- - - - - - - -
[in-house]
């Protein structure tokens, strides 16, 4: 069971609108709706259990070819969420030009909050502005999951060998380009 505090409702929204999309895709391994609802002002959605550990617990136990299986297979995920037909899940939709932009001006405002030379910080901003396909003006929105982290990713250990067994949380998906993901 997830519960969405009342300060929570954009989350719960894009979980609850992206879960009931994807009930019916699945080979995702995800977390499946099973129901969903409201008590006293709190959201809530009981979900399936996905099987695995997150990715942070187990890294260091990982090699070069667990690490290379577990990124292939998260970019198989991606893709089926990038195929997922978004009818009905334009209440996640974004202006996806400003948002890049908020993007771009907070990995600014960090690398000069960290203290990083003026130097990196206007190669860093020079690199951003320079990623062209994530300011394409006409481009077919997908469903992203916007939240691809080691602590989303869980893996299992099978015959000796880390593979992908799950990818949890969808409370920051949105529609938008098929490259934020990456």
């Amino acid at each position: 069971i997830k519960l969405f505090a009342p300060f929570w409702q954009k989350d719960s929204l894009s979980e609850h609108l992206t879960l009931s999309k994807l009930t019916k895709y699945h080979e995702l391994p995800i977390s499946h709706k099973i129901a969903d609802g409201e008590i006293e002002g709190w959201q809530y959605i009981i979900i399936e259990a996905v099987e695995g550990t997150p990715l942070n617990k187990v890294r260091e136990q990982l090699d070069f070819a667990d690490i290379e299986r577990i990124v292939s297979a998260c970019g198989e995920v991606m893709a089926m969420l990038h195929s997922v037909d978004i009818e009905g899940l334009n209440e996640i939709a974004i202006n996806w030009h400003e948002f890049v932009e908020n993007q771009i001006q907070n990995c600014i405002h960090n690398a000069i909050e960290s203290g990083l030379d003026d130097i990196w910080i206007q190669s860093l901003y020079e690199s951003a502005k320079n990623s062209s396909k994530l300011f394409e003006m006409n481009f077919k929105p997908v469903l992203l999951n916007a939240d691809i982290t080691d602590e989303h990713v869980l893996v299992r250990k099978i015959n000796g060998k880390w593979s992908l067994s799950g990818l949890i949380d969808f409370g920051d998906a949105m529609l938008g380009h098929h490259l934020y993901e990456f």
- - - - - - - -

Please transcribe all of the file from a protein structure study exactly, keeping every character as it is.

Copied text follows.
[in-house]
């Protein structure tokens, strides 16, 4: 069971609108709706259990070819969420030009909050502005999951060998380009 505090409702929204999309895709391994609802002002959605550990617990136990299986297979995920037909899940939709932009001006405002030379910080901003396909003006929105982290990713250990067994949380998906993901 997830519960969405009342300060929570954009989350719960894009979980609850992206879960009931994807009930019916699945080979995702995800977390499946099973129901969903409201008590006293709190959201809530009981979900399936996905099987695995997150990715942070187990890294260091990982090699070069667990690490290379577990990124292939998260970019198989991606893709089926990038195929997922978004009818009905334009209440996640974004202006996806400003948002890049908020993007771009907070990995600014960090690398000069960290203290990083003026130097990196206007190669860093020079690199951003320079990623062209994530300011394409006409481009077919997908469903992203916007939240691809080691602590989303869980893996299992099978015959000796880390593979992908799950990818949890969808409370920051949105529609938008098929490259934020990456």
């Amino acid at each position: 069971i997830k519960l969405f505090a009342p300060f929570w409702q954009k989350d719960s929204l894009s979980e609850h609108l992206t879960l009931s999309k994807l009930t019916k895709y699945h080979e995702l391994p995800i977390s499946h709706k099973i129901a969903d609802g409201e008590i006293e002002g709190w959201q809530y959605i009981i979900i399936e259990a996905v099987e695995g550990t997150p990715l942070n617990k187990v890294r260091e136990q990982l090699d070069f070819a667990d690490i290379e299986r577990i990124v292939s297979a998260c970019g198989e995920v991606m893709a089926m969420l990038h195929s997922v037909d978004i009818e009905g899940l334009n209440e996640i939709a974004i202006n996806w030009h400003e948002f890049v932009e908020n993007q771009i001006q907070n990995c600014i405002h960090n690398a000069i909050e960290s203290g990083l030379d003026d130097i990196w910080i206007q190669s860093l901003y020079e690199s951003a502005k320079n990623s062209s396909k994530l300011f394409e003006m006409n481009f077919k929105p997908v469903l992203l999951n916007a939240d691809i982290t080691d602590e989303h990713v869980l893996v299992r250990k099978i015959n000796g060998k880390w593979s992908l067994s799950g990818l949890i949380d969808f409370g920051d998906a949105m529609l938008g380009h098929h490259l934020y993901e990456f």